The background to The Fire Portrait – A guest post from Barbara Mutch to celebrate the paperback publication of her latest novel
Barbara Mutch, author of The Fire Portrait and The Girl from Simon’s Bay, is our Author of the Month for January 2022. To celebrate the paperback publication of The Fire Portrait this month we invited Barbara to share the background to her latest novel.
I began to write soon after my family are I were transferred to the UK from South Africa in the mid-1990s. Being away from the country of my birth allowed me to look back from a different vantage point, and gave me fresh perspective. I knew that I wanted to write novels that shone a light on South Africa, that showed both its brilliance and its shadows.
Because of my background, I’m drawn to stories of those who have left home to make a fresh start abroad – particularly in times past, when it was impossible to change your mind if you didn’t like your destination once you’d arrived! There was no hopping on a plane and returning, for my characters! In the case of The Fire Portrait, I imagined a young woman, Frances McDonald, set down in an environment utterly alien to her, within a community whose language she did not speak. She must try to make a new life there, against a backdrop of political polarisation and the march towards world war.
Frances’s new home is the stark Karoo, a semi-desert region that stretches across the interior of South Africa. Nothing could be further from the gentle landscape of England where she was born, or the proteas and towering mountains of Cape Town where she’d hoped to establish herself. This place, surrounded by dry veld, seems unforgiving. She fears there will be little for her to paint, and few potential friends to share her life. Luckily, she is a feisty heroine! When she is knocked down, she gets up and tries again. And it is through the trials she endures that she finds love and lasting, unexpected recognition.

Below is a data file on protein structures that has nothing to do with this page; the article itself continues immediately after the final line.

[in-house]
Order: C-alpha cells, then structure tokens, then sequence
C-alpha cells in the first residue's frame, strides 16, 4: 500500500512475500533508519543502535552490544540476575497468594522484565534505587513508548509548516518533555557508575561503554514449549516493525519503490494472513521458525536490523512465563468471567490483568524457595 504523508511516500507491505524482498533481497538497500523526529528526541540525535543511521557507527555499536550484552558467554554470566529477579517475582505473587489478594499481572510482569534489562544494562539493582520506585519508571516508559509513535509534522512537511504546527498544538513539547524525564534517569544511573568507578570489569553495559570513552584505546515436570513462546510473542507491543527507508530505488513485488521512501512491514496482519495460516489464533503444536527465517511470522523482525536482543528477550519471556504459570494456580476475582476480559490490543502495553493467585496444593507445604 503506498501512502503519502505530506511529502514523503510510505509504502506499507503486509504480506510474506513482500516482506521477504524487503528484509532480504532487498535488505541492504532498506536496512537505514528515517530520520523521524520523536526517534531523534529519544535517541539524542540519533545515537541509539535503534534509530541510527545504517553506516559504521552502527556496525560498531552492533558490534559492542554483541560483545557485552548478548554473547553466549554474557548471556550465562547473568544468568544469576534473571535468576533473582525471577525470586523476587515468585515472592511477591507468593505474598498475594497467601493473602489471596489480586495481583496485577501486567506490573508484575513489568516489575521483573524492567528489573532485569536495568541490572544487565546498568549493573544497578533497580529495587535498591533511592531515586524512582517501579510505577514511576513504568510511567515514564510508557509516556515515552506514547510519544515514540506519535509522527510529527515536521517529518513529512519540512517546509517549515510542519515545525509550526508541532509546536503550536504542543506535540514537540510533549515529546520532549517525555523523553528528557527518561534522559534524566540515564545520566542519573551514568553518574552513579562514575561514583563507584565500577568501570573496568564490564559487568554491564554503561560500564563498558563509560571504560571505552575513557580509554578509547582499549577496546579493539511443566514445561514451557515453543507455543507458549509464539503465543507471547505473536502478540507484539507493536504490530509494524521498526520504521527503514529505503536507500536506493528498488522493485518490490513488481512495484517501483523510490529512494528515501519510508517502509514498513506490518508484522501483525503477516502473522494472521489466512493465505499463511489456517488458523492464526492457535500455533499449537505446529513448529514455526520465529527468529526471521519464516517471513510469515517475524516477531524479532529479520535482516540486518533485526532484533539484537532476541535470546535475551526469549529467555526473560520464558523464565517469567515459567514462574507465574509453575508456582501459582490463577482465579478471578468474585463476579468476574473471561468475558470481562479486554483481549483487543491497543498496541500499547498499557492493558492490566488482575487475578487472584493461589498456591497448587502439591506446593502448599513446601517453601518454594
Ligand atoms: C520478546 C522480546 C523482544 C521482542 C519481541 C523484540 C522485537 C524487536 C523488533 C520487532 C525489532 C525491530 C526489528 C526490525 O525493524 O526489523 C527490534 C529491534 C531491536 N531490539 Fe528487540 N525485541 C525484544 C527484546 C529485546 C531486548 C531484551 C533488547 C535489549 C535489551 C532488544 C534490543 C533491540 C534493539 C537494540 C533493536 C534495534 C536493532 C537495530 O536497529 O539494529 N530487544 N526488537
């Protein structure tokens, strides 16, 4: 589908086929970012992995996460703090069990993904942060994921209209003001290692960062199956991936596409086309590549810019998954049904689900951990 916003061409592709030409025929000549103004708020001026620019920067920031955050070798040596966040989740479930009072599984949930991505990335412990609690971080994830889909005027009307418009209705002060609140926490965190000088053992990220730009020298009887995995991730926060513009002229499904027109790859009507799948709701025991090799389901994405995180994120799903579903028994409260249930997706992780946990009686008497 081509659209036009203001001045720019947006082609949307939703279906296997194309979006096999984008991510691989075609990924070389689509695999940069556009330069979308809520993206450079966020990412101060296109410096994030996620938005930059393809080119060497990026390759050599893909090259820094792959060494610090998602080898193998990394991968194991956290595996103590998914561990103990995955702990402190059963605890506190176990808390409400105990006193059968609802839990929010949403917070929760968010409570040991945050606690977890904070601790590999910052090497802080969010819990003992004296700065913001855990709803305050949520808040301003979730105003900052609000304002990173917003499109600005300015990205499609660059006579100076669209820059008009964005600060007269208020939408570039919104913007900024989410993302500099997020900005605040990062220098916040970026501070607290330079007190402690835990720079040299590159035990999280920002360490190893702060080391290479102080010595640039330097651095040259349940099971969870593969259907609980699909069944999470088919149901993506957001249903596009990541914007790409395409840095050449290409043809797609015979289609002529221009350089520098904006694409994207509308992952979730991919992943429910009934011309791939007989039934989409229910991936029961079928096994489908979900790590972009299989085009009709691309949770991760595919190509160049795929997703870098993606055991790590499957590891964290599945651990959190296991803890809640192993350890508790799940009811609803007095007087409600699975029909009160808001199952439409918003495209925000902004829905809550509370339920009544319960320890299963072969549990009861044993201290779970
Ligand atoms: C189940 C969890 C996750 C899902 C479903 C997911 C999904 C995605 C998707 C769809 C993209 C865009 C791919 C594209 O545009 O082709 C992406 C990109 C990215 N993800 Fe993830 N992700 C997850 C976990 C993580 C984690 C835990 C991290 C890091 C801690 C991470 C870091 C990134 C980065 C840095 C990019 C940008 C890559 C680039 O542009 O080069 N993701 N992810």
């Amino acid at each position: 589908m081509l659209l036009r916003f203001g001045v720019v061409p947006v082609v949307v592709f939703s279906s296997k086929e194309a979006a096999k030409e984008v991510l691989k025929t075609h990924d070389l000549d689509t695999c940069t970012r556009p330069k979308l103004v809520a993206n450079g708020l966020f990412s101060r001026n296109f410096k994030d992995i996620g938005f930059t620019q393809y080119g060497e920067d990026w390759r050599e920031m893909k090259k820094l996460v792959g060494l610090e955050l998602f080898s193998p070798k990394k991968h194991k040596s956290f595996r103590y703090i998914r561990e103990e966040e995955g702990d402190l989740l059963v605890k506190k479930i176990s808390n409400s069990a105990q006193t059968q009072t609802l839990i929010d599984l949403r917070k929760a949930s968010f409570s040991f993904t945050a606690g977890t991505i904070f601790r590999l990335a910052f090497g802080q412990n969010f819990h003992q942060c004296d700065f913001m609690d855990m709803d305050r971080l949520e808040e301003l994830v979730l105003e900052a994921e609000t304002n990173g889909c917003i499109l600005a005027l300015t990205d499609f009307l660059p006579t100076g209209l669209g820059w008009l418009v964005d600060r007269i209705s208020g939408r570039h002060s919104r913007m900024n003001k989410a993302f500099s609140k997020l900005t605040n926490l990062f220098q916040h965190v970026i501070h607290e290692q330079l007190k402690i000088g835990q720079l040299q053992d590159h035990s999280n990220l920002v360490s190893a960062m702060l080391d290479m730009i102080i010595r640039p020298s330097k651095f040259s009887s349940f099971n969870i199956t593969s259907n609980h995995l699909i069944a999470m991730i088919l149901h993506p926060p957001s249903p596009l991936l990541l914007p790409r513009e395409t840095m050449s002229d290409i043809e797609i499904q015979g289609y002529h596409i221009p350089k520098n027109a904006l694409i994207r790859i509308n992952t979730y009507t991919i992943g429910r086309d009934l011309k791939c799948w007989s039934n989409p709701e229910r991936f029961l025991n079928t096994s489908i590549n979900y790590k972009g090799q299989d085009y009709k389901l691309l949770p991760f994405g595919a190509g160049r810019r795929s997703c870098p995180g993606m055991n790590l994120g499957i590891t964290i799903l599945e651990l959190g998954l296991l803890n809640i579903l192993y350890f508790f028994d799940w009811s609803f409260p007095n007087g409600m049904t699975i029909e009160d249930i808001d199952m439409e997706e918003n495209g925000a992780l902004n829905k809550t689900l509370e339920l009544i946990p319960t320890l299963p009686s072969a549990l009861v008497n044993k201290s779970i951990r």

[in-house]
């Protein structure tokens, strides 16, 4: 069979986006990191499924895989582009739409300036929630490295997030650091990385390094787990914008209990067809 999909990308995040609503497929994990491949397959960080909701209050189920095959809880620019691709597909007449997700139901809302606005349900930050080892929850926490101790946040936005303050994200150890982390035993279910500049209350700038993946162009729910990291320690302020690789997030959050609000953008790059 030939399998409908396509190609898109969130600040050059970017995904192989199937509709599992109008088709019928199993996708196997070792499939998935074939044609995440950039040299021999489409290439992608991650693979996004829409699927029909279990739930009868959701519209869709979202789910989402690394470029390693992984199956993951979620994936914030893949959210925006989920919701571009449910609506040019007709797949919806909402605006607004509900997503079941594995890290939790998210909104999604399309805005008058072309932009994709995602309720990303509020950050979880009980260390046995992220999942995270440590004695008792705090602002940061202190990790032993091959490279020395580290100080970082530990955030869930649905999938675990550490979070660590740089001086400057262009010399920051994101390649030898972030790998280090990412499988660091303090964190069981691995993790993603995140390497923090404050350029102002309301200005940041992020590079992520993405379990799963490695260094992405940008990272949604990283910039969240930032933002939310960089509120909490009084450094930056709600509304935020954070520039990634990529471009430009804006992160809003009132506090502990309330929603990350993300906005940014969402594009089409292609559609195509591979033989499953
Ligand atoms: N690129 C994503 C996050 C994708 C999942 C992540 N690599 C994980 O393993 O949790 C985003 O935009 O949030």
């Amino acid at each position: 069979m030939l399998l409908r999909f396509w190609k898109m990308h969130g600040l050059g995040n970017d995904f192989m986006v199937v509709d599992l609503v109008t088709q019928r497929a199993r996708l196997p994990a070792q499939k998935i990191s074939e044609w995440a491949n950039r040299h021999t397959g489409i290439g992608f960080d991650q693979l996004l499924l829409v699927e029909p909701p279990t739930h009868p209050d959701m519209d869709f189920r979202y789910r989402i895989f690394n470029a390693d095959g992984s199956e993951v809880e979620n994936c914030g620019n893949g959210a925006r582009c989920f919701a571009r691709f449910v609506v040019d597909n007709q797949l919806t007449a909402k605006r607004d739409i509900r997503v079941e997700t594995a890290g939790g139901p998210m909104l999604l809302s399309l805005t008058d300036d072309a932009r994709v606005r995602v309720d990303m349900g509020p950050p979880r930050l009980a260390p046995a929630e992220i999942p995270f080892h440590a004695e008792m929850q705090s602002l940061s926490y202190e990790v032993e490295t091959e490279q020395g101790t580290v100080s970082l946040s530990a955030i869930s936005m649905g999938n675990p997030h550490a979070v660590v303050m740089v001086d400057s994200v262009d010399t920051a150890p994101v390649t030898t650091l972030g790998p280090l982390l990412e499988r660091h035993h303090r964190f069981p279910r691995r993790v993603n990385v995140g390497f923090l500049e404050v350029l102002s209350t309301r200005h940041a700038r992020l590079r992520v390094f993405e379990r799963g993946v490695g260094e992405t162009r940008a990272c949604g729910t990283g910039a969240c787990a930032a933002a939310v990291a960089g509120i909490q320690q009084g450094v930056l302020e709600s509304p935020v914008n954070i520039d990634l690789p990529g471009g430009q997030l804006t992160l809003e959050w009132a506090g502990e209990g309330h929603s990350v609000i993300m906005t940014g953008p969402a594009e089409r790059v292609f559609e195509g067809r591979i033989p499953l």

I have to visit the places I write about, even though I’m reflecting them as they were in the past. Once I have a sense of the region in the present day, I delve back in time via the resources of museums and libraries. If I’m writing about World War 2, I visit the National Archives in London, and the Imperial War Museum. In South Africa, I have researched at the Naval and Heritage Museums in Simon’s Town, the museums at Matjiesfontein in the Karoo, the SA Museums of Cape Town and the National Library, especially for copies of newspapers of the day. In addition, a lot of work can be carried out online and this is a huge benefit. I also speak to people with particular expertise – for example, with steam trains in my latest novel, The Fire Portrait, or gunnery experts for the wartime naval sequences in The Girl from Simon’s Bay. In the case of The Fire Portrait, I took watercolour lessons with an artist who also introduced me to the possibility of charcoal as a medium. Charcoal? You’ll have to read the book to find out why! Then, once the research is done, it’s a case of choosing the details that will become part of the story and which will, I hope, give authenticity and richness to the novel. And this is where I should perhaps leave it to you, the reader, to decide if I’ve succeeded!
The Fire Portrait by Barbara Mutch (9780749026790) is out now in paperback.